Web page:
Now Playing: Morning After
R&B duo, dvsn (pronounced division), recently released their sophomore album, and I’m more than positive thousands of children have already been conceived. The sultry project, Morning After, features 13 tracks filled with hypnotic and worldly sounds, heavily influenced by the colorful tenacity of foreign cinema.
I first fell in love (because I fall in love every time they drop new music) with singer Daniel Daley and producer Paul Jeffries (AKA Nineteen85), collectively known as dvsn, when I heard them featured on Drake’s track Faithful. Besides the fact that I also love Pimp C - the track was a perfect mixture of soothing harmonies and trap bass - a combination that will never grow old.
Simply put, OVO Sound continues to cultivate the next generation of R&B, and dvsn is at the forefront of its unrelenting movement.
Their latest project speaks to this with it’s sequencing and attention to detail. The album begins with a dramatic, yet powerful intro titled, Run Away, in which Daley pleads with his lover to “run away” and find someone who can give her more than what he is capable of. The next 11 songs take you on a passionate and euphoric journey, with samples from songs like Whitney Houston’s “I Have Nothing” and Maxwell’s “Fortunate”, coupled with dreamy imagery, and lyrics like, “You make it hard to trust you / And right now you're talking crazy / First marriage, then babies / Then text me, you hate me”, and “Tonight I'm making up for it all / For every time I let you cry / I will make your whole body smile”.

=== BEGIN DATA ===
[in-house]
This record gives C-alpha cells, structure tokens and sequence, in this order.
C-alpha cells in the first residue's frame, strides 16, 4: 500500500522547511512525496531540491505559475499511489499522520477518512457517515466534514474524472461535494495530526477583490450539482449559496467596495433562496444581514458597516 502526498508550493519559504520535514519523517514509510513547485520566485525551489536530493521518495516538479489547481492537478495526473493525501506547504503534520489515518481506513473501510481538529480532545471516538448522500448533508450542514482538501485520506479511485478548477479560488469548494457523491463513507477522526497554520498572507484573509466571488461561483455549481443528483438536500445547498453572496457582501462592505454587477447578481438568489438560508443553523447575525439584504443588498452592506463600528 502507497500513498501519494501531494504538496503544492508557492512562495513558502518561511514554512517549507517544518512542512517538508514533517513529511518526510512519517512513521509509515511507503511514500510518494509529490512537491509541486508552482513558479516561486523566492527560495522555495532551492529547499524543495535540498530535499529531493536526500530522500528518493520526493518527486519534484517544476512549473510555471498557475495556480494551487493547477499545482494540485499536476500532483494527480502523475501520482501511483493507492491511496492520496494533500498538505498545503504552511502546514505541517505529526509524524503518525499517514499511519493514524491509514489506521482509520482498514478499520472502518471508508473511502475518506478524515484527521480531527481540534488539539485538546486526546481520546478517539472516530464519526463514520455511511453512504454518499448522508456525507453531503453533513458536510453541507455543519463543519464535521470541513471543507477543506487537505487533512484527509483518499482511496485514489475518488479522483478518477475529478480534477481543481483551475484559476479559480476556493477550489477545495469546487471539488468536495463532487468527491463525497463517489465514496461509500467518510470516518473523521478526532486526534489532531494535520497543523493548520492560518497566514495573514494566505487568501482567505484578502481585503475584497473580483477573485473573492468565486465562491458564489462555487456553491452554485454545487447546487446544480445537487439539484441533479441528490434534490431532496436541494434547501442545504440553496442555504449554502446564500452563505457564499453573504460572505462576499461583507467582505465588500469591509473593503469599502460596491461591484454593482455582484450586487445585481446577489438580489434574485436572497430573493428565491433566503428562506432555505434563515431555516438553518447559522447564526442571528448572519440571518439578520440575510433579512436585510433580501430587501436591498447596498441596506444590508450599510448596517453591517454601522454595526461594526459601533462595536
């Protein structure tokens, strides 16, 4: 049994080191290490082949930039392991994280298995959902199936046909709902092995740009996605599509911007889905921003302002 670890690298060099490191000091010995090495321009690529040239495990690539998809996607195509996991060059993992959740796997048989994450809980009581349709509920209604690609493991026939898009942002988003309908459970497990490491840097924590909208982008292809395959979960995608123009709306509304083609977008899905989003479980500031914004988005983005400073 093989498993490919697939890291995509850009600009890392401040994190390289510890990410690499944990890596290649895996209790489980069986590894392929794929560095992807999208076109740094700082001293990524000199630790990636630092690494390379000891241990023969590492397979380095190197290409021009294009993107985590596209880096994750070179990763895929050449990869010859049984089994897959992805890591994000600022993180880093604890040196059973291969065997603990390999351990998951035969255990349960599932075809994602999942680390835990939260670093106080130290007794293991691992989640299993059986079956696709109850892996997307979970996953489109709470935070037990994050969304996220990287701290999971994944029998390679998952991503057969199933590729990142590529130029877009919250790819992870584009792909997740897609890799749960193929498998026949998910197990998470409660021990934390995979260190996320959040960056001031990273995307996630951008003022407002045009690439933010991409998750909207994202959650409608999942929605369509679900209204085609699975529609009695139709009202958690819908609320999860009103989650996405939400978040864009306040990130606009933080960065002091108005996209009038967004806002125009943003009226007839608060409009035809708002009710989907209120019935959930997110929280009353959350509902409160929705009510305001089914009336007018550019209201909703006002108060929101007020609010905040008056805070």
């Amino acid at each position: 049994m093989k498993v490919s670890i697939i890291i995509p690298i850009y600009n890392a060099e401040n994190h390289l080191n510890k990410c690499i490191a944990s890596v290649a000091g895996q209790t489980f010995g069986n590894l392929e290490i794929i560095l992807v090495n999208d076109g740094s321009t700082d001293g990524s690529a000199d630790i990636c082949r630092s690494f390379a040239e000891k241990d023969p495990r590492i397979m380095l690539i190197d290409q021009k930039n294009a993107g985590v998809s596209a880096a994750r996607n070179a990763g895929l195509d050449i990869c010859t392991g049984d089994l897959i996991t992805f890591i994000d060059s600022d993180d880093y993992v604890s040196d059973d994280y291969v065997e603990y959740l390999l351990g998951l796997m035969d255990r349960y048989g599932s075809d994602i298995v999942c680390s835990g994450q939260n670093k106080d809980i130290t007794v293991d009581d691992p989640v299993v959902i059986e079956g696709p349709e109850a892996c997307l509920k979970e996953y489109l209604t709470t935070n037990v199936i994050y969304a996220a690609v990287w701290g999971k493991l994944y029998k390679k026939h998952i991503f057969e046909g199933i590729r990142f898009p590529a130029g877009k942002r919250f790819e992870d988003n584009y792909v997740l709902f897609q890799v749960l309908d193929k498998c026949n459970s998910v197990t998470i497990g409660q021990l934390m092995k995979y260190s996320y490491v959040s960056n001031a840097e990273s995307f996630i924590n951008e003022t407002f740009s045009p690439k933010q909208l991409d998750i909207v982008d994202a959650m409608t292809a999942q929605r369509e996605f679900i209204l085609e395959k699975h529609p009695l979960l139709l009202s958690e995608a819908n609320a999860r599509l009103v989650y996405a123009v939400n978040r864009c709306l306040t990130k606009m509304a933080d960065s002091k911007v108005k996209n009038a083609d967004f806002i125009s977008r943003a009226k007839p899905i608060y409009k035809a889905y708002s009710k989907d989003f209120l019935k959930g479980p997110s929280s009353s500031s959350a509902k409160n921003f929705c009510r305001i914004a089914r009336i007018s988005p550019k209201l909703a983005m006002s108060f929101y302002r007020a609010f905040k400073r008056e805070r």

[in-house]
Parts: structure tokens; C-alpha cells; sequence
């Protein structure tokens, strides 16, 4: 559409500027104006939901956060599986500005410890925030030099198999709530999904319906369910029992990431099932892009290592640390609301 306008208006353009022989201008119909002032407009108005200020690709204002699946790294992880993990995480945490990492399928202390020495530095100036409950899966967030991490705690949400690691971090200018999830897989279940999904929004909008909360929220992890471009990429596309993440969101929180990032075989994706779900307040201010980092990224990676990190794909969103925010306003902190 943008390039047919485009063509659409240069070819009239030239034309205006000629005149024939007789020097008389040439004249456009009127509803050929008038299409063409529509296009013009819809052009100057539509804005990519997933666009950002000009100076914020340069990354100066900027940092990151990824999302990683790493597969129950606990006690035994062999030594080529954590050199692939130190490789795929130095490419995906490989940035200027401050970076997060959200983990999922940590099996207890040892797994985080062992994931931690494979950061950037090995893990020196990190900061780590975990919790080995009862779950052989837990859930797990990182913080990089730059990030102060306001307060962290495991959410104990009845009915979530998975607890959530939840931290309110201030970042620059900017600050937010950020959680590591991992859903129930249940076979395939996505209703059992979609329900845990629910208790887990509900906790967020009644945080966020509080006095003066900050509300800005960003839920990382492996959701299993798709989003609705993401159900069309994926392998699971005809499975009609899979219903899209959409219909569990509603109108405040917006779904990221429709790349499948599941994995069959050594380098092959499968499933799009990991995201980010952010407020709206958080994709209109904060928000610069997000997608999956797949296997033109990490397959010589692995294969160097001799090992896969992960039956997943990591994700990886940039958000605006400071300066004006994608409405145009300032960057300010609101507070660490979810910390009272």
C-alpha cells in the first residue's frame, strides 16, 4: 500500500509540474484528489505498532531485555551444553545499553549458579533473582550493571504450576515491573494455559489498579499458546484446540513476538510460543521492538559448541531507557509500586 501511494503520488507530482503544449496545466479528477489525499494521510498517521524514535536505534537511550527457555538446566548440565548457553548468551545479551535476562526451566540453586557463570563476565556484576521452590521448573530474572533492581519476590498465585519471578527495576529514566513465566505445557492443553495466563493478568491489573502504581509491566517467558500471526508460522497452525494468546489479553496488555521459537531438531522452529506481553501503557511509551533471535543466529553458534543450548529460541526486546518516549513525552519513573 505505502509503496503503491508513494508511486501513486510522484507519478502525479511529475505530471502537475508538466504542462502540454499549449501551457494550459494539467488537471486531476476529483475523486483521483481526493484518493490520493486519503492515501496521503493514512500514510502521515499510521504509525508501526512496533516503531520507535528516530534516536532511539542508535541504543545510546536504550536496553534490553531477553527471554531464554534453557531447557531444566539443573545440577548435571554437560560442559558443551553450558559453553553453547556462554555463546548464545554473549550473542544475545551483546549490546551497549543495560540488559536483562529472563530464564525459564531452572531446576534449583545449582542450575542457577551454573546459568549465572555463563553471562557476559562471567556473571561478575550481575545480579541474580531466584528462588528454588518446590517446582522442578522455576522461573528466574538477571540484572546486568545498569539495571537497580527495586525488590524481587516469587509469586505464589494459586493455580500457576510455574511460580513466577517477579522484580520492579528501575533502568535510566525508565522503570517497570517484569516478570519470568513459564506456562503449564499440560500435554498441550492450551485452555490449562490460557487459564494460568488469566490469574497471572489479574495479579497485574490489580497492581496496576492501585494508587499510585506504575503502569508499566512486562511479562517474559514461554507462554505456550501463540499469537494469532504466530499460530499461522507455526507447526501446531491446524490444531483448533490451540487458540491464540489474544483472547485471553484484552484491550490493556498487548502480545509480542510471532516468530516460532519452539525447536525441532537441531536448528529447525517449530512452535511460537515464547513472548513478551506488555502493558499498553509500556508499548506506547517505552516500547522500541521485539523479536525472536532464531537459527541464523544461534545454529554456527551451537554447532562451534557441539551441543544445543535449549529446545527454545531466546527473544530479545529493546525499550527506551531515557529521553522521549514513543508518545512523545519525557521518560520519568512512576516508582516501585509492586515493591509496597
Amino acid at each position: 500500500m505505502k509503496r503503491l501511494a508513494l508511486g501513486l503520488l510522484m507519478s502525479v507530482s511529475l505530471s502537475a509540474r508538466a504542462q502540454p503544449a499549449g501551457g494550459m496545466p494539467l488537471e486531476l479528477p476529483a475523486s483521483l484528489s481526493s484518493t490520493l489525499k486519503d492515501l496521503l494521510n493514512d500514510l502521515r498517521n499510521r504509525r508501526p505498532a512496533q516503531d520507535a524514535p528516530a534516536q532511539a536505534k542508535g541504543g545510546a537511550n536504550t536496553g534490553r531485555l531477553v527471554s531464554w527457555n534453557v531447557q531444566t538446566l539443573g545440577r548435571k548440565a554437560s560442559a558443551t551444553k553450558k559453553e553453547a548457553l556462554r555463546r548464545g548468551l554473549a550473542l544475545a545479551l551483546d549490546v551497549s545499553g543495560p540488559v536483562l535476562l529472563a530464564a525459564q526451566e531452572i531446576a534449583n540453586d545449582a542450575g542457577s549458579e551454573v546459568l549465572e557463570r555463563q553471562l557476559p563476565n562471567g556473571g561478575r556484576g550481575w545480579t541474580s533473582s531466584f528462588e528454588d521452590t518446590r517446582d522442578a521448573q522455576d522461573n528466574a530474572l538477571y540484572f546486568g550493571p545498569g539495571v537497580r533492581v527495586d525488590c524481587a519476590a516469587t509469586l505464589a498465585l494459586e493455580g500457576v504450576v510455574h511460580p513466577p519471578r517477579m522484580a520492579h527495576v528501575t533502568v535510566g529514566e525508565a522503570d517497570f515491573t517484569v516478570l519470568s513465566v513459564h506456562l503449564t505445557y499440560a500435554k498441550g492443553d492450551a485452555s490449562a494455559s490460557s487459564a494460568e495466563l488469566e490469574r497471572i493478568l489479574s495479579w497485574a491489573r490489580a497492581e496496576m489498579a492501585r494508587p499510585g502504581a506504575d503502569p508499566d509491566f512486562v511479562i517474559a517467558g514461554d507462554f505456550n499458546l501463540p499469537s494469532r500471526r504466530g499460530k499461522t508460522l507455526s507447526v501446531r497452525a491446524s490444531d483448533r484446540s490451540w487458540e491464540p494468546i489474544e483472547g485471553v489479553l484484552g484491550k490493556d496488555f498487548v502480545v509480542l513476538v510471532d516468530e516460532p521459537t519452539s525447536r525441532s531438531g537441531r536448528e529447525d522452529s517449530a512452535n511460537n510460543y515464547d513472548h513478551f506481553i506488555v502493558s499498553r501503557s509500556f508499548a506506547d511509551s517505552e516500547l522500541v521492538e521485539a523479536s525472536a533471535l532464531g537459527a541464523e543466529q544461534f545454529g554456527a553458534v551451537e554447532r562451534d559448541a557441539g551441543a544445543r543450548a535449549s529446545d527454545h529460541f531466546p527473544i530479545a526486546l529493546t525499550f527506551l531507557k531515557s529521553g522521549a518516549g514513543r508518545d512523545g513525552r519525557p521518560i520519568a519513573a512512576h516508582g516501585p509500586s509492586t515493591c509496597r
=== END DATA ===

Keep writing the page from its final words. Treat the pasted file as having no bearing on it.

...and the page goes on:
The last track, Conversations in a Diner, brings you through the emotional rollercoaster of two lovers and to an intimate setting, in which they experience the bittersweet end of their relationship. The super emotional love-song happens to be my favorite track, and of course none other than James Fauntleroy helped write it.
The only thing more enticing than their dynamic sound, is their low-profile approach to the industry, which leaves fans to focus more on their intricate work (each of their projects / songs are filled with heavy references and complex motifs) rather than their personal lives. It is truly their art form that differentiates them, and that isn’t something most artist can say in 2017.
I literally spent all day listening to the album, and could spend all talking about it! But instead I’ll leave you with this synopsis and a link to Morning After, by dvsn, to do with as you please.